|Wedges||Flight Fins, Several||Subdued version of a full Flight System for similar purpose||Yes if a full Flight System is too much for you as a rider|
|Footpads||OEM, Craft & Ride, The Float Life, Flight Fins, Land Surf||Allowing for a more comfortable ride||Land Surf Platysense (includes front sensor)|
|Anti Nosedive||Land Surf, Sonny Wheels||Accessory to help recover from a nosedive||Fangs by Land Surf|
|Rails||Tech Rails, Flight Fins, Float Life, Badger Wheel||Shorten and/or angled rails for improved riding||Skeleton Rails by Tech Rails|
|Height Adjustments||Tech Rails, Float Life, Land Surf||Lifting and lowing kits for ride improvement||Crazy Hubs by Tech Rails|
|Battery Mods||JW Batteries, Chi Battery Systems, Carve Power||Extended Battery Modifications||JW Batteries or Chi|
|Tires||OEM, Flight Fins, Float Life, Craft and Ride||Treaded, Custom sizing and varied rubber||Float Life Enduro Tire|
|Waterproofing||Badger Wheel||Kit to seal battery and controller box||Badger Kit by Badger Wheel|
|Hub Protection||Float Life||Cover enclosing Hub’s edge from damage||Float Savers by The Float Life|
|Handles||OEM, Craft and Ride||Optional side handles||OEM are fine|
The Onewheel XR is the most modified board. Many of the older XR’s allow for swapping components whereas the later versions (hardware 4211, 4212 and 4213) are still being modified with FFW chips or being utilized as a VESC conversion board. The XR platform is compatible with virtually all VESC parts including the controller and battery management system.
Revolutionary Electric Riding Platform
So the XR isn’t the first Onewheel however it was the one that revolutionized the Onewheel sport. It took it from a simple leisurely riding board to a board that can tackle all-terrain and do crazy stunts. Lean forward and send it down a wild wooded trail and explore. Trails began to be explored when the XR was issued due to the battery size being large enough to get into the woods and be able to ride back.
While there’s a good deal of riders that use the Onewheel for commuting or to just take a leisurely ride, the growth of stunt and trail riders exploded with the XR. GT is building off this buy adding larger batteries to the boards however it was the XR that tapped into the trails.
Known Manufactured Defects of the XR
Because the XR has had several years of hardware improvements which included years of the Onewheel + models, there are few fail points to the Onewheel XR. One common issue reported by several riders is the back of the BMS wears out causing an error.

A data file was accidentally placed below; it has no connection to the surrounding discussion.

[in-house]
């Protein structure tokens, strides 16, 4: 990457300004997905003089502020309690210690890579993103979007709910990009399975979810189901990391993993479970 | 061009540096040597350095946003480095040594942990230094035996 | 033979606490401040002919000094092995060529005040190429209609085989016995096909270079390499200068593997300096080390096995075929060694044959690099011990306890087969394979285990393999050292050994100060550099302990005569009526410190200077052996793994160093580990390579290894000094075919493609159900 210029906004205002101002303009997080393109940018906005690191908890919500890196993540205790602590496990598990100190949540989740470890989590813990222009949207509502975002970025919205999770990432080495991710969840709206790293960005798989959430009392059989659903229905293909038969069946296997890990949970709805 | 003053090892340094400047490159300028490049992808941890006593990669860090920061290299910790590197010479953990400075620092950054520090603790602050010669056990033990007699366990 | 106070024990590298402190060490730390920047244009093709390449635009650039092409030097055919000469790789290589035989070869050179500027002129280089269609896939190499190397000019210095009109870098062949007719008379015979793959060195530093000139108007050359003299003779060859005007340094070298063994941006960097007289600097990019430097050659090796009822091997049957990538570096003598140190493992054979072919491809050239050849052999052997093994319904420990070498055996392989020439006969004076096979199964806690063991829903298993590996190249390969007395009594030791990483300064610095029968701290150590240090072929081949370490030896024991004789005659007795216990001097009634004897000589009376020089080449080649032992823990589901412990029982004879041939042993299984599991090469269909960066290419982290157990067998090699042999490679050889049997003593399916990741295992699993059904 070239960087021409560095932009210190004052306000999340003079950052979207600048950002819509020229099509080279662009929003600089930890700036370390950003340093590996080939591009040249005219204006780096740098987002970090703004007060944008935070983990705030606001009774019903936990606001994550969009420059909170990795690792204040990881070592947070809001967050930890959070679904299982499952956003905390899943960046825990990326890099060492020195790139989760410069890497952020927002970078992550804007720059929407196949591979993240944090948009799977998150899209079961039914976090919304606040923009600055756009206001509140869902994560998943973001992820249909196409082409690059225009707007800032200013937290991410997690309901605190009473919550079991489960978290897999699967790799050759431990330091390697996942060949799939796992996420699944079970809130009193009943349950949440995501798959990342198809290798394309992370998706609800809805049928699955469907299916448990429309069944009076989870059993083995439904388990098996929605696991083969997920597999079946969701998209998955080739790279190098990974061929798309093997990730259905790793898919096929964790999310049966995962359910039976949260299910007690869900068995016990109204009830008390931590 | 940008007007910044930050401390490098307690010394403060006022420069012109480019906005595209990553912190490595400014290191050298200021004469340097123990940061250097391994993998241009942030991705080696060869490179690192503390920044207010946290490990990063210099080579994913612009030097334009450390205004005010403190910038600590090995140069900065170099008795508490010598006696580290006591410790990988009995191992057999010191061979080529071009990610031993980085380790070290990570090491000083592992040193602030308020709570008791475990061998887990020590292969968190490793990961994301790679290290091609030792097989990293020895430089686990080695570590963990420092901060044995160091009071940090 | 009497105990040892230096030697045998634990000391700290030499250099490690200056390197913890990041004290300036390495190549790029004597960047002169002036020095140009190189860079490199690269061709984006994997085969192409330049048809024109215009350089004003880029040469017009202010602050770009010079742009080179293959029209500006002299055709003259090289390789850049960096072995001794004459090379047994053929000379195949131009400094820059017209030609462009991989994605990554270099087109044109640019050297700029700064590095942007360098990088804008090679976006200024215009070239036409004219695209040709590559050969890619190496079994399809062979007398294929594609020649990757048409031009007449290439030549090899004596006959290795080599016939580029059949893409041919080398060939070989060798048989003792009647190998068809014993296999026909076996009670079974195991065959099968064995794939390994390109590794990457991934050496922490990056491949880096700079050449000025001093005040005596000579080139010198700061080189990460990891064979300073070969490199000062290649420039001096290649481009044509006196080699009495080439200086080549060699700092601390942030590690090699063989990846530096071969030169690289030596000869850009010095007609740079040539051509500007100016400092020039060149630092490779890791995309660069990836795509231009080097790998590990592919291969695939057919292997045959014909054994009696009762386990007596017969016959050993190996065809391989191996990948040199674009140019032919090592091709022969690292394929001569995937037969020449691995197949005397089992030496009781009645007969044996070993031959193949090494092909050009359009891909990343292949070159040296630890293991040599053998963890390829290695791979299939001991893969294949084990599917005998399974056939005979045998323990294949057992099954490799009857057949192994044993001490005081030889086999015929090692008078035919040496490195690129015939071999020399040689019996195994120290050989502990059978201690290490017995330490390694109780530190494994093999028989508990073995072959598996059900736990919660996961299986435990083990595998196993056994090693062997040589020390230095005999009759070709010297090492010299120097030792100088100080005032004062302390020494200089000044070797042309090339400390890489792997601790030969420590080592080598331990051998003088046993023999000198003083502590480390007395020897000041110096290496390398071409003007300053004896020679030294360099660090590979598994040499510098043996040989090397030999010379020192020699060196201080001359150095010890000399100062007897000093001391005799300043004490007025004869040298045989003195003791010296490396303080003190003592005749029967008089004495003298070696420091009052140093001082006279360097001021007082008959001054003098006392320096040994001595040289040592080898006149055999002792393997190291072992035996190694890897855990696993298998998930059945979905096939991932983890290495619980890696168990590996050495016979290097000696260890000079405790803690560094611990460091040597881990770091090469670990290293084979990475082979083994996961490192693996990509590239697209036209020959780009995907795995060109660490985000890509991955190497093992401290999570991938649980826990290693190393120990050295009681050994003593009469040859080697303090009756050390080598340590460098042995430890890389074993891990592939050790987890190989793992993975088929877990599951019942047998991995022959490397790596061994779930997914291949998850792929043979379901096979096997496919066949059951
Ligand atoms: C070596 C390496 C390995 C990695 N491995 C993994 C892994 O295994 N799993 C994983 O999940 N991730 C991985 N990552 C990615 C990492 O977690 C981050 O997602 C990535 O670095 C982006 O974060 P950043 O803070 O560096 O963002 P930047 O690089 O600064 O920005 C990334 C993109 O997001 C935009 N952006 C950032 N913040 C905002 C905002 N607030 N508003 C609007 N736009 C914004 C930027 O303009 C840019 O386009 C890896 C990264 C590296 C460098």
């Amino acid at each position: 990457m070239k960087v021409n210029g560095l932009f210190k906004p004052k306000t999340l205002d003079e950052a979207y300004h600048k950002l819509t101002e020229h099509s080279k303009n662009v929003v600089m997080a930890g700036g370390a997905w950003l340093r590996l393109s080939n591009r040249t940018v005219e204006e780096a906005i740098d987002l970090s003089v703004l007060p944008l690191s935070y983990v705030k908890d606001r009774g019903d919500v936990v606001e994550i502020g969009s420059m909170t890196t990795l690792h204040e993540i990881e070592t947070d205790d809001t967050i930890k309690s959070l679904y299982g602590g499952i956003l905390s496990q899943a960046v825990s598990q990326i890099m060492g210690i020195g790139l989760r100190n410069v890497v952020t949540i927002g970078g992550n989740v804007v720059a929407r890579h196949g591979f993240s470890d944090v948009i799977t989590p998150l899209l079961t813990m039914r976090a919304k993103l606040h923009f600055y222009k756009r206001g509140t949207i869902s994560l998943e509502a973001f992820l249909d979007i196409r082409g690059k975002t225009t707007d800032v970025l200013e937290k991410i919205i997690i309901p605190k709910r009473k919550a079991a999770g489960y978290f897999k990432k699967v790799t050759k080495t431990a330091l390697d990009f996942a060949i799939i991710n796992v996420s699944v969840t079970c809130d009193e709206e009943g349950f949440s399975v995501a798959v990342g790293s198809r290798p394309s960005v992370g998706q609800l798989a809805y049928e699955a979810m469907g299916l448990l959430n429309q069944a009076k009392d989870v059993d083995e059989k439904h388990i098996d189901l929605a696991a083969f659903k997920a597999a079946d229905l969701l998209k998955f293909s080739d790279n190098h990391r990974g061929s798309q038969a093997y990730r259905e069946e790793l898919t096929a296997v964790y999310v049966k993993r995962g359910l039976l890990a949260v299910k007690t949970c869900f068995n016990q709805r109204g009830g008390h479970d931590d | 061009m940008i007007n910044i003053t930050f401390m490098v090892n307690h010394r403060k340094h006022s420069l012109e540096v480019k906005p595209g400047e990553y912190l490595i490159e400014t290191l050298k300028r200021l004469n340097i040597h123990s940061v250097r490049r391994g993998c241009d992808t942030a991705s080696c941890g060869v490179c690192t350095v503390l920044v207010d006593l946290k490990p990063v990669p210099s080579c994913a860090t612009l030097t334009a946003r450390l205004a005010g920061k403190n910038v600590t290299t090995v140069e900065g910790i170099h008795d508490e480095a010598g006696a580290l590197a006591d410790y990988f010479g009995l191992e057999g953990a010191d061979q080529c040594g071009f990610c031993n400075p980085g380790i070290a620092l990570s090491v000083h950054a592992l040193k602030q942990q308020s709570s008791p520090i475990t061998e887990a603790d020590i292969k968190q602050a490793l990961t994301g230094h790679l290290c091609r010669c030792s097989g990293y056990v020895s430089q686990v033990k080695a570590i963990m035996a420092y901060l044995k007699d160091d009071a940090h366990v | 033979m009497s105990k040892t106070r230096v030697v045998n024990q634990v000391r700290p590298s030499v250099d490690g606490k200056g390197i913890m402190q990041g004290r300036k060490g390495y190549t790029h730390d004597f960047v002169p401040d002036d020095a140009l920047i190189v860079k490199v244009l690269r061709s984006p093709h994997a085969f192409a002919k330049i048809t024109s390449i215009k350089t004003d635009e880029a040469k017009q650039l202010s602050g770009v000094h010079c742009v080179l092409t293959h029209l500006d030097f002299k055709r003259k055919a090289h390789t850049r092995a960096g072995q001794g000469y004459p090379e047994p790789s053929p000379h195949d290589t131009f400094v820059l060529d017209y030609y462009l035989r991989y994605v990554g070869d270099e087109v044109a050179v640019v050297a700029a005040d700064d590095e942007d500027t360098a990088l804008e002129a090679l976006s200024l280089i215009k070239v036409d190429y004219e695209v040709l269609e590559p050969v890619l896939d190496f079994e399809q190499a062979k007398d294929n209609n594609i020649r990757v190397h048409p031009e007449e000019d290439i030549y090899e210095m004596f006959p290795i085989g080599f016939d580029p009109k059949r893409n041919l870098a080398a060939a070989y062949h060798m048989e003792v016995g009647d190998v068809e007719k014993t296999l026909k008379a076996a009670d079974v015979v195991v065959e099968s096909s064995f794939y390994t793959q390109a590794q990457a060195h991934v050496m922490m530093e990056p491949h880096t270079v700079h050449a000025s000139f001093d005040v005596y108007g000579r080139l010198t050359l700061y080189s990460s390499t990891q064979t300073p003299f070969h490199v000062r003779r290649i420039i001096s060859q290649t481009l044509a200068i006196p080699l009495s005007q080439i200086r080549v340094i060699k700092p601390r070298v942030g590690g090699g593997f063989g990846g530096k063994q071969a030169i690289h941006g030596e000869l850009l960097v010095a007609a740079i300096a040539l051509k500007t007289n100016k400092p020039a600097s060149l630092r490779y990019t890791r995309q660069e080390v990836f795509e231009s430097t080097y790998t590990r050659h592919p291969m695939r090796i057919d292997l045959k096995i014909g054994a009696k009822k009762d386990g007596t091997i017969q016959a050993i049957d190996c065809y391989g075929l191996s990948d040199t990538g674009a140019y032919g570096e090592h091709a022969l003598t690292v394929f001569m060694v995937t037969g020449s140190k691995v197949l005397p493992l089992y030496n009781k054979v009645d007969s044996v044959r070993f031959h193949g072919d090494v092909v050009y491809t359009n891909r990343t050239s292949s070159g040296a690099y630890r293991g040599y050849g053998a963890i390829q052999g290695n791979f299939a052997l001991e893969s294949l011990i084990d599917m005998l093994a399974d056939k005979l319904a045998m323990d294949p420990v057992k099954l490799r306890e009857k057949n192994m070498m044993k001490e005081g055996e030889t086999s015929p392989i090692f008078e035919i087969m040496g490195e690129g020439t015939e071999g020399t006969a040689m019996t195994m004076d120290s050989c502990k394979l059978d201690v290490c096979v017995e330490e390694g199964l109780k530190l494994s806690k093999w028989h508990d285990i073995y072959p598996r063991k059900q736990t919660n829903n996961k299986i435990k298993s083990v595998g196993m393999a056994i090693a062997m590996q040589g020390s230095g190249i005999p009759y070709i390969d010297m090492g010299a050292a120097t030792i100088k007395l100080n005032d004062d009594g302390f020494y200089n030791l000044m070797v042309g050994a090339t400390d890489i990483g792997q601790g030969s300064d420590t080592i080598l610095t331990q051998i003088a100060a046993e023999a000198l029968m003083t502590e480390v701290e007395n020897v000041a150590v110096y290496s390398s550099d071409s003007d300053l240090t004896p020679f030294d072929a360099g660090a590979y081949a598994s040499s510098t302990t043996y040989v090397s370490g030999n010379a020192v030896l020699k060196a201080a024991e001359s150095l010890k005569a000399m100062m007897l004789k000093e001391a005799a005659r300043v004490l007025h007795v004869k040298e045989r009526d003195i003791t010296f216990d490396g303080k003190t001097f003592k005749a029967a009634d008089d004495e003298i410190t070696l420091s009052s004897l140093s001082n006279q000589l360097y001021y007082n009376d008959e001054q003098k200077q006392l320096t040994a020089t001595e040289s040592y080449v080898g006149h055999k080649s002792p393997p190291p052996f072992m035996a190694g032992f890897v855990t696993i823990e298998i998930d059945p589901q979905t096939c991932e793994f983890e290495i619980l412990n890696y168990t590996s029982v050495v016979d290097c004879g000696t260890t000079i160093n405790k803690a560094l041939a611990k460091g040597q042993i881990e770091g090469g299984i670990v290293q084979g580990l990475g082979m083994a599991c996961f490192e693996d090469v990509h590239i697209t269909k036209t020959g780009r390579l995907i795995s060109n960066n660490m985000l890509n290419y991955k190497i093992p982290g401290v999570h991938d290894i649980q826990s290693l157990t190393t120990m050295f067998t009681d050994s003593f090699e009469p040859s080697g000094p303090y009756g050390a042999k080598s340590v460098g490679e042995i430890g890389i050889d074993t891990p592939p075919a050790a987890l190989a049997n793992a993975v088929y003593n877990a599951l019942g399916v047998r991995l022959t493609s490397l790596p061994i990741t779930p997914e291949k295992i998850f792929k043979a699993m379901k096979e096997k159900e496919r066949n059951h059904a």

The Onewheel XR’s BMS rest directly on the battery box. Over time (500+ miles), the supports of the battery box wear into the BMS chip causing it to fail. The wearing is known to occur around the 500 mile mark or so however BMS failure is further down the road (1000+ miles).
Future Motion designed the BMS without any standoffs. Having standoffs would allow for space so that the plastic would not rub and wear into the battery management system. Please note that BMS failure is not inevitable. This is more commonly an issue on heavy trail ridden XR Onewheels.
Saying Goodbye to the XR Era?
As the GT takes the flagship helm and the one wheel XR is no longer sold is this goodbye for XR? Not yet. The XR still has a vibrant second hand market as well as a vast amount of aftermarket products still available. The XR platform is one that is sought after when converting or building a VESC wheel. The GT has some impressive specs but just know that the motor and battery technology are the same (GT just has more batteries). Non-Future Motion boards such as the Floatwheel ADV are also coming to the scene.
The Onewheel XR dimensions are what riders know and have come to love this size for tricks. The GT is a slightly heavier board with thicker dimensions all around. You won’t see GT take over the stunt space any time soon. XR’s can be resuscitated with some fresh parts and can keep up with the best of them. Finding where to buy a used XR may be one of the most affordable ways to get into the sport and have a really solid ride.
That all being said, the GT space is continuing to evolve. More and more rails are being made to work with GT. Now that WTF’s are available for the GT, it will be more and more challenging to stick with an XR.
Try new shoes or follow these tips for better contact on the sensor. Sensor warning just mean you are riding with only one zone engaged.